“Terminator Genisys” is the fifth installment of the franchise that began with James Cameron‘s “The Terminator” in 1984. Together with screenwriters Laeta Kalogridis and Patrick Lussier, Director Alan Taylor takes a brave move by altering the events established from the earlier films from a new perspective, adding new robots, new iterations of the T-800 and exploring the possibilities of time travel on a more elaborate scale. One would have to question if it has paid off? I would recommend watching the first 2 films beforehand, it will certainly pay off in understanding the numerous twists and altered character narratives. In a way, this movie isn’t so much a sequel as it takes James Cameron’s iconic first two instalments and amends the timeline. For me, this meant that it didn’t feel like an original movie in its own right.

    A prologue tells us that 3 billion people died in the nuclear conflagration of Judgement Day in October, 1997. Thirty years later, 2029, Skynet are losing the war with the human resistance, led by John Connor (Jason Clarke). We are once again introduced to Kyle Reese (Jai Courtney), the brave soldier in the human resistance who was sent back in time by his leader John to stop a ruthless robot assassin from killing his mother Sarah (Emilia Clarke) before she gives birth to
    him. However, we get an unexpected twist on the first movie, in that, just as Reese is sent back from 2029 to 1984, Connor is attacked by a Terminator
    (Matthew Smith) which messes up the familiar timeline. While Reese lands in the 1984 of the first Terminator, much has changed, the machines are waiting for him in the form of a lethal T-1000 who possesses blades for arms and is played by Korean star Byung-hun Lee. Sarah is already a fearsome warrior who has spent a good portion of her life fighting Terminators, and her loyal robot protector, known as the Guardian or “Pops” (Arnold Schwarzenegger), looks like the T-800 of the 1984 film but has been protecting her since she was 9 years old. She knows that Kyle has come back to save her life and inadvertently father her child. In the new timeline, Judgement Day has been postponed from 1997 to 2017, the year that Skynet plans to seize control via a new worldwide operating system called “Genisys”. So Kyle and Sarah travel to San Francisco 2017, where her Guardian is now a much older and greyer robot, and run into John Connor himself. At first this is great but then events take a turn, confusion, murder and mayhem ensue.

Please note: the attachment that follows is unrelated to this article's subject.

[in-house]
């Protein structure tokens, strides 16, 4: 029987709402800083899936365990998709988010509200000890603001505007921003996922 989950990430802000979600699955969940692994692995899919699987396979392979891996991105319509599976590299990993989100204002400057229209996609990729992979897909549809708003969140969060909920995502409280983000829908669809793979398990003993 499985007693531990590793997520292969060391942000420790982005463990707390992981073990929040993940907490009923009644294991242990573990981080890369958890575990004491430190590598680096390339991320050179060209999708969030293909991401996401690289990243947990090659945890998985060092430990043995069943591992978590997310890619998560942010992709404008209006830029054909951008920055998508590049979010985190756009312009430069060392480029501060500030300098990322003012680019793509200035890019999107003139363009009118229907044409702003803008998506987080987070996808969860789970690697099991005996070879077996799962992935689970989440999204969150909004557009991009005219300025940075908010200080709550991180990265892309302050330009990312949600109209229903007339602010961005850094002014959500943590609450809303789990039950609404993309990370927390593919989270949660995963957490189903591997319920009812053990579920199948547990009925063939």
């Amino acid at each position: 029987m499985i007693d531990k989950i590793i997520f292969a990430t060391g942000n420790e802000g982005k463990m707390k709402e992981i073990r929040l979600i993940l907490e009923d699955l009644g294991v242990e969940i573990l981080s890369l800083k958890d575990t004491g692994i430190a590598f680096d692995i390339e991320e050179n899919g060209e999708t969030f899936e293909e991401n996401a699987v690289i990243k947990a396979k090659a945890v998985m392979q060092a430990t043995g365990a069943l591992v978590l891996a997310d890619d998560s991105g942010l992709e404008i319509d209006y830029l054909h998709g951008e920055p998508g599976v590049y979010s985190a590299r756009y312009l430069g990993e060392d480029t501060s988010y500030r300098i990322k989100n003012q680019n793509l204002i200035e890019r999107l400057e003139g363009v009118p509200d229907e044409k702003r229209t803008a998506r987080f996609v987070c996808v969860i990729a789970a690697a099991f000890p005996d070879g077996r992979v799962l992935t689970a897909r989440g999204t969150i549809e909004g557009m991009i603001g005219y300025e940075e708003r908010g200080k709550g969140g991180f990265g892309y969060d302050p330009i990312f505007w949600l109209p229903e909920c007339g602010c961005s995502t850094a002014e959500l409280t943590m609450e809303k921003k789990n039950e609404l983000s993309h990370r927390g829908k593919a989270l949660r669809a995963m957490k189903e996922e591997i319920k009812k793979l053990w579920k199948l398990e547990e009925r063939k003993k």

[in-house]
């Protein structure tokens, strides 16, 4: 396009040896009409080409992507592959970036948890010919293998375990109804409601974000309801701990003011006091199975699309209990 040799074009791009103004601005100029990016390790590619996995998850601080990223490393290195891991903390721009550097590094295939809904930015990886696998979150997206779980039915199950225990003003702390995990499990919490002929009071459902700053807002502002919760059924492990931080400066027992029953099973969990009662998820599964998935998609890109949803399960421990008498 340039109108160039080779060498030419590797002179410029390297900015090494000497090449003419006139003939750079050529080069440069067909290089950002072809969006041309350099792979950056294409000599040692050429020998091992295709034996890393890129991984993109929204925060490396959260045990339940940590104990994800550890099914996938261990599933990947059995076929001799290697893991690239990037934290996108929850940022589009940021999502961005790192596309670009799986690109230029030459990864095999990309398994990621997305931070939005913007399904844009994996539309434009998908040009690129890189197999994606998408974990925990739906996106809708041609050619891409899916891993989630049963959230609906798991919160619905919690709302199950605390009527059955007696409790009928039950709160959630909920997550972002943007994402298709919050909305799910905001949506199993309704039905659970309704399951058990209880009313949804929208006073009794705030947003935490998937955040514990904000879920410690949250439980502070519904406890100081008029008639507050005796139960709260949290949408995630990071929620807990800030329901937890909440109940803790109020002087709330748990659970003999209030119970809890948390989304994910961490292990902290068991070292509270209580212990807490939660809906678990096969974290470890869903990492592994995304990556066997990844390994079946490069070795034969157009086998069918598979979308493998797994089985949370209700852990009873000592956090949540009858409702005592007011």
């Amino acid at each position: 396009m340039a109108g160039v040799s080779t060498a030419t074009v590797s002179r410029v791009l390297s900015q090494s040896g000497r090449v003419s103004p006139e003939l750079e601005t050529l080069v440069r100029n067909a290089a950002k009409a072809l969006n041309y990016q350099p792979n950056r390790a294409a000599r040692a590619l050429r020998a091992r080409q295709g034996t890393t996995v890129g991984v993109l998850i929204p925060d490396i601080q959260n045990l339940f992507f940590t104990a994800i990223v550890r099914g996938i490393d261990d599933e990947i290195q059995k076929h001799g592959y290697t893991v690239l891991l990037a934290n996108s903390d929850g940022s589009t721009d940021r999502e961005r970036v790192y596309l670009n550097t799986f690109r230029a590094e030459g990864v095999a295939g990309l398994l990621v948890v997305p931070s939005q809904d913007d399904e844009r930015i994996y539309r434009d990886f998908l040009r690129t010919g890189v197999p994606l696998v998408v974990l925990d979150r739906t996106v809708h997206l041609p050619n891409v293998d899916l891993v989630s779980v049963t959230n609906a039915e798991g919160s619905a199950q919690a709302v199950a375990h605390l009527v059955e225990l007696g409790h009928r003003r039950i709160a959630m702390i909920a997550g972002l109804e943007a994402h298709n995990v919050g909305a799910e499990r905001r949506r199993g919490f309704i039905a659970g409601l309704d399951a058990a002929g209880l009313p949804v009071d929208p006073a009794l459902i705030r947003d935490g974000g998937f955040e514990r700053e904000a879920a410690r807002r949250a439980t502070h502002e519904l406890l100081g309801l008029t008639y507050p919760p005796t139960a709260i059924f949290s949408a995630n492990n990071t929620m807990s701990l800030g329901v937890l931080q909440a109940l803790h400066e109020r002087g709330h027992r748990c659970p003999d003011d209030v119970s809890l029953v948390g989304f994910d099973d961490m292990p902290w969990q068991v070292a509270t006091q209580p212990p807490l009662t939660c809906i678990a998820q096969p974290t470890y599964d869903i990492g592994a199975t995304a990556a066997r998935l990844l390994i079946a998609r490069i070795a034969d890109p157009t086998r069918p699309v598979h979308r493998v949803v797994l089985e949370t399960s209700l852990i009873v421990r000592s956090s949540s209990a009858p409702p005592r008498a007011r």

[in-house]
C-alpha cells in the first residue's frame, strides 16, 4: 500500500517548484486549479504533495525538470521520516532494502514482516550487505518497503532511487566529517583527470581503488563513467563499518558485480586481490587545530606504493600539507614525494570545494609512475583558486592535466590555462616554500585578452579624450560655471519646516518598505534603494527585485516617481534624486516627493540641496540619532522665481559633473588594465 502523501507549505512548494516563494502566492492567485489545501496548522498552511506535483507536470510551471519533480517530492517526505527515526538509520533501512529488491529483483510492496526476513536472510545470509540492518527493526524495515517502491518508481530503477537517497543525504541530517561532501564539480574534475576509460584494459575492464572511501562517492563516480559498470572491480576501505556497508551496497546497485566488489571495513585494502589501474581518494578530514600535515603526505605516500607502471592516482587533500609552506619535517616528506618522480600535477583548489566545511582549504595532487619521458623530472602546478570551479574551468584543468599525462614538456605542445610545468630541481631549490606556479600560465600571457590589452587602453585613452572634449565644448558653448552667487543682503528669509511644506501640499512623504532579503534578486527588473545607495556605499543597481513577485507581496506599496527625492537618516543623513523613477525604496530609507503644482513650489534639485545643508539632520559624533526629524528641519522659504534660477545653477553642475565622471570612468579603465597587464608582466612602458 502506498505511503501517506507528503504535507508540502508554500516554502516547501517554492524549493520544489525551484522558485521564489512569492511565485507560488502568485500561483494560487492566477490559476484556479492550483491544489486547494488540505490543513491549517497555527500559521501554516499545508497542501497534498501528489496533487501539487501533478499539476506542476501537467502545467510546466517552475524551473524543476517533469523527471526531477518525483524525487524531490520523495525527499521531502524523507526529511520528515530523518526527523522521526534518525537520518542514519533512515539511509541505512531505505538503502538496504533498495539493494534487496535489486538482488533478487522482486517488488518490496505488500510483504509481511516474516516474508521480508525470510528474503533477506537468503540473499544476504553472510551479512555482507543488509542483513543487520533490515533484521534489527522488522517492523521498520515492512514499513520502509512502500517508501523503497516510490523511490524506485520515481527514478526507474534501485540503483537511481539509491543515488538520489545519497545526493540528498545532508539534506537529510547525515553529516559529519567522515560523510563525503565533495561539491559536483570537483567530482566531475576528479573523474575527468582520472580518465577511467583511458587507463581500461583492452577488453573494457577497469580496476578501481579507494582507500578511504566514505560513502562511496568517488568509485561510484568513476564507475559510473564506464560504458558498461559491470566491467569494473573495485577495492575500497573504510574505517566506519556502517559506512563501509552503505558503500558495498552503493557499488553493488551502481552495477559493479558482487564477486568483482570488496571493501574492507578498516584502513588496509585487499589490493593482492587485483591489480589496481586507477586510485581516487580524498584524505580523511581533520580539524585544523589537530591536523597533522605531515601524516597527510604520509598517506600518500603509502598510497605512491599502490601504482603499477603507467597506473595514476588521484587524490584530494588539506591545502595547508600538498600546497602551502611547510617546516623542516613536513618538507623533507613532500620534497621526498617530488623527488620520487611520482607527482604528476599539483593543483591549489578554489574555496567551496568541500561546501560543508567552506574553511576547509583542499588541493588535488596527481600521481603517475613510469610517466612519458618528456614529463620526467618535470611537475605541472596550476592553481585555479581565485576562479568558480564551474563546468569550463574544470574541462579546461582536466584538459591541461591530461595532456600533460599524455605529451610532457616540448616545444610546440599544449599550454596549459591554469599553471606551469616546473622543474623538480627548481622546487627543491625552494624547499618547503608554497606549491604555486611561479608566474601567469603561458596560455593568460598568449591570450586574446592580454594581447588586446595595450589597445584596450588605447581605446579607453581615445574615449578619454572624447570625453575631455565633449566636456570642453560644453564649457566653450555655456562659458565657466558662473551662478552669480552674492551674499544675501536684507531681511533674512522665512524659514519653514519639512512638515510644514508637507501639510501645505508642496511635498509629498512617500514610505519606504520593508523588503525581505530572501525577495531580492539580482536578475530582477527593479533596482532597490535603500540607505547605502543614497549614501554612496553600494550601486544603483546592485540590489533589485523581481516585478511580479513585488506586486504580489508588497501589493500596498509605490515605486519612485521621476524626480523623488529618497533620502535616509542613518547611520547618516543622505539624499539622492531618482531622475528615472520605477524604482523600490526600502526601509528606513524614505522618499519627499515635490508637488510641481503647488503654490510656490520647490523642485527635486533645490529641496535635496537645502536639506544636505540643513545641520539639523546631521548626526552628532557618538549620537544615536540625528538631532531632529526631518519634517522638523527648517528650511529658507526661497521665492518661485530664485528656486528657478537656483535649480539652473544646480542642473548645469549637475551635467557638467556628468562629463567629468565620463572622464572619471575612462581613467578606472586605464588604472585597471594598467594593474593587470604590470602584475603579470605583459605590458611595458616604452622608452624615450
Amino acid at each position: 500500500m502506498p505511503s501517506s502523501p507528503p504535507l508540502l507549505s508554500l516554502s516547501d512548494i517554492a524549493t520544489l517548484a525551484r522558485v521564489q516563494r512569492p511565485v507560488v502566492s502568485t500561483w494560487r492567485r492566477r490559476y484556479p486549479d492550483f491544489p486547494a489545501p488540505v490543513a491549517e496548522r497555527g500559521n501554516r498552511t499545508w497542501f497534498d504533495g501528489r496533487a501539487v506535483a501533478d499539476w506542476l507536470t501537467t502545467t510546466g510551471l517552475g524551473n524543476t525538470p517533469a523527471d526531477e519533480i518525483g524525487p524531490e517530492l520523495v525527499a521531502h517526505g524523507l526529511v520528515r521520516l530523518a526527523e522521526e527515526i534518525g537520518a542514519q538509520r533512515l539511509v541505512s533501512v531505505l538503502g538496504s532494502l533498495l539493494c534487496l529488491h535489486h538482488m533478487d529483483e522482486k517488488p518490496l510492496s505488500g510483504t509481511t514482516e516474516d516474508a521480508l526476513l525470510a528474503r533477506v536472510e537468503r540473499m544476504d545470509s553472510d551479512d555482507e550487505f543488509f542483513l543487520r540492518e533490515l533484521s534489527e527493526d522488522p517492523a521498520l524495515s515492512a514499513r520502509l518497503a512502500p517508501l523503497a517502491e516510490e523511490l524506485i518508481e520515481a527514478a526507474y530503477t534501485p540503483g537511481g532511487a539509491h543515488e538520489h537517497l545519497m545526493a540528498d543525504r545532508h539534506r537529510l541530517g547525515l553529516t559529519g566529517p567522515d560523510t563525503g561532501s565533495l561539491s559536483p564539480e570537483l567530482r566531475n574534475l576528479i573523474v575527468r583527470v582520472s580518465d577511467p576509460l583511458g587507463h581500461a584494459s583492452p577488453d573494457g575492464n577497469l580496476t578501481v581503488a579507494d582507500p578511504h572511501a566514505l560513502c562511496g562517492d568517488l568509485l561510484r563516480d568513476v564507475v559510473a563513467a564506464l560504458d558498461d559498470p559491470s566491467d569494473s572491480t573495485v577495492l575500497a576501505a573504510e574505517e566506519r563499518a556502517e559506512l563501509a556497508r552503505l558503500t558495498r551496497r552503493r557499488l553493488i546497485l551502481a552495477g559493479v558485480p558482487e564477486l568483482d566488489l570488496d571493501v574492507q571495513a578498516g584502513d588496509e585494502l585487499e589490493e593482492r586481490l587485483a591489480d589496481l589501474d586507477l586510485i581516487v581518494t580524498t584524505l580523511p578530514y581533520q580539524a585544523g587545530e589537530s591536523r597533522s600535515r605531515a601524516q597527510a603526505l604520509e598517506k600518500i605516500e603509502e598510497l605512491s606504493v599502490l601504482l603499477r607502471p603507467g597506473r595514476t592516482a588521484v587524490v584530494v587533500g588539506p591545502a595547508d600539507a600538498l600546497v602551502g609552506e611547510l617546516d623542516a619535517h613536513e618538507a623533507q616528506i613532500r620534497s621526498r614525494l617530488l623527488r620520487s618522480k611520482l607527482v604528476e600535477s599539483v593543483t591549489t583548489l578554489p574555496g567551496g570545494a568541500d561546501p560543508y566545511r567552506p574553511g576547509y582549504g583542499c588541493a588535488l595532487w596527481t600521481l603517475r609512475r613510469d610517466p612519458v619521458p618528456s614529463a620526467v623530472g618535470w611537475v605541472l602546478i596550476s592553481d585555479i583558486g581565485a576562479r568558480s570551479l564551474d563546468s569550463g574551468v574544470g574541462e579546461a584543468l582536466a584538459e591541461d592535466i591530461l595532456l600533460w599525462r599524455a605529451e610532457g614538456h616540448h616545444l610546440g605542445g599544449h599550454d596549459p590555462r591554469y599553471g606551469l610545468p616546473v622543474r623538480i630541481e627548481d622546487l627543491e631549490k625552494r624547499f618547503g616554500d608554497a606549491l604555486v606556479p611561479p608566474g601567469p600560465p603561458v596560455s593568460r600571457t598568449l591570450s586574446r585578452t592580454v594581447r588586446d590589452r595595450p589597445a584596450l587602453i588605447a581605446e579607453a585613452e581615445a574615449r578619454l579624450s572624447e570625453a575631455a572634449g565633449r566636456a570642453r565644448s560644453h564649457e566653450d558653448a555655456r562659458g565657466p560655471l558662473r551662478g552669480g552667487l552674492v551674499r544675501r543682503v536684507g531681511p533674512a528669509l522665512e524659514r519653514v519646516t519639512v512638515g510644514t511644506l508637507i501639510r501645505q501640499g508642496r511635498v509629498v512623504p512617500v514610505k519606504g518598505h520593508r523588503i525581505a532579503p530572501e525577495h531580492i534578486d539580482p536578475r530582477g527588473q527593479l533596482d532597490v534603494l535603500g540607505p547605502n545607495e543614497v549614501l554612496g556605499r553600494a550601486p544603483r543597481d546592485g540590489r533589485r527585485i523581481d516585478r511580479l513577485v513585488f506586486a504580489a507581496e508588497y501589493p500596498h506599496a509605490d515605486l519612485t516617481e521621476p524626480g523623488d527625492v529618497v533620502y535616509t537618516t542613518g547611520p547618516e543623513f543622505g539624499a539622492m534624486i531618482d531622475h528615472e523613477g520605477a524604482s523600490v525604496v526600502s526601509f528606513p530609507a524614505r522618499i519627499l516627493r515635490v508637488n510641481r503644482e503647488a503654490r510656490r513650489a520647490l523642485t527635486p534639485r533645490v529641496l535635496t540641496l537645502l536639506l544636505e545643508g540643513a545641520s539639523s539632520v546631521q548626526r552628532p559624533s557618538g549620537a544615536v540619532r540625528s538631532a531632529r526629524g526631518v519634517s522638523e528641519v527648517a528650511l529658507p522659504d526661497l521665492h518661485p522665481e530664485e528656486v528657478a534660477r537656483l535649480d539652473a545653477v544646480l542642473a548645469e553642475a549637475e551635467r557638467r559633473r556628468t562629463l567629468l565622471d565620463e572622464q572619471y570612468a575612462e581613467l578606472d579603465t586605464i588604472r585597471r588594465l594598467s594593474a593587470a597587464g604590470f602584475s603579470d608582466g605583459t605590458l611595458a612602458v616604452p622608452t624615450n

The biggest draw for this film will be the return of the top-billed action hero, Arnold Schwarzenegger. Aided by stuntmen and CGI, he is certainly back in the game as the massive, stiff metal man but one would question if this will be enough to drive this film to success. While his presence adds an element of continuity to the franchise, many will likely question if the grey hair and wrinkles emphasize the fact that he is just past it now. While the characters are one-dimensional, the performances are competent. Emilia Clarke channels wit and energy into Sarah Connor but, for me, she wasn’t as good as Linda Hamilton was in the same role. Jason Clark and Jai Courtney are adequate and I liked Lee’s villainous performance too.

    “Termintor Genisys” is a well-executed and reasonably entertaining action thriller that is likely to appeal to action fans and nostalgic fans of the original. It never lacks momentum, events press forward at a good pace and the action scenes are superbly orchestrated, such as one involving a school bus dangling over the edge of the Golden Gate bridge. You have to give credit to the impressive special effects team which work wonders with the robots and the production designer does a praiseworthy job moving through the different time periods. Having said that, it is highly unlikely that the film will reach the heights of other summer blockbuster reboots this year such as “Jurassic World” or “Mad Max: Fury Road”, which did a better job at putting a sharp, fresh edge on a familiar franchise. For me, the plot was just too convoluted and I felt that it didn’t expand or improve on the original.

  • Deirdre Durran

    I love time travel, so this film is right up my street. Arnold still has it. I enjoyed it a lot.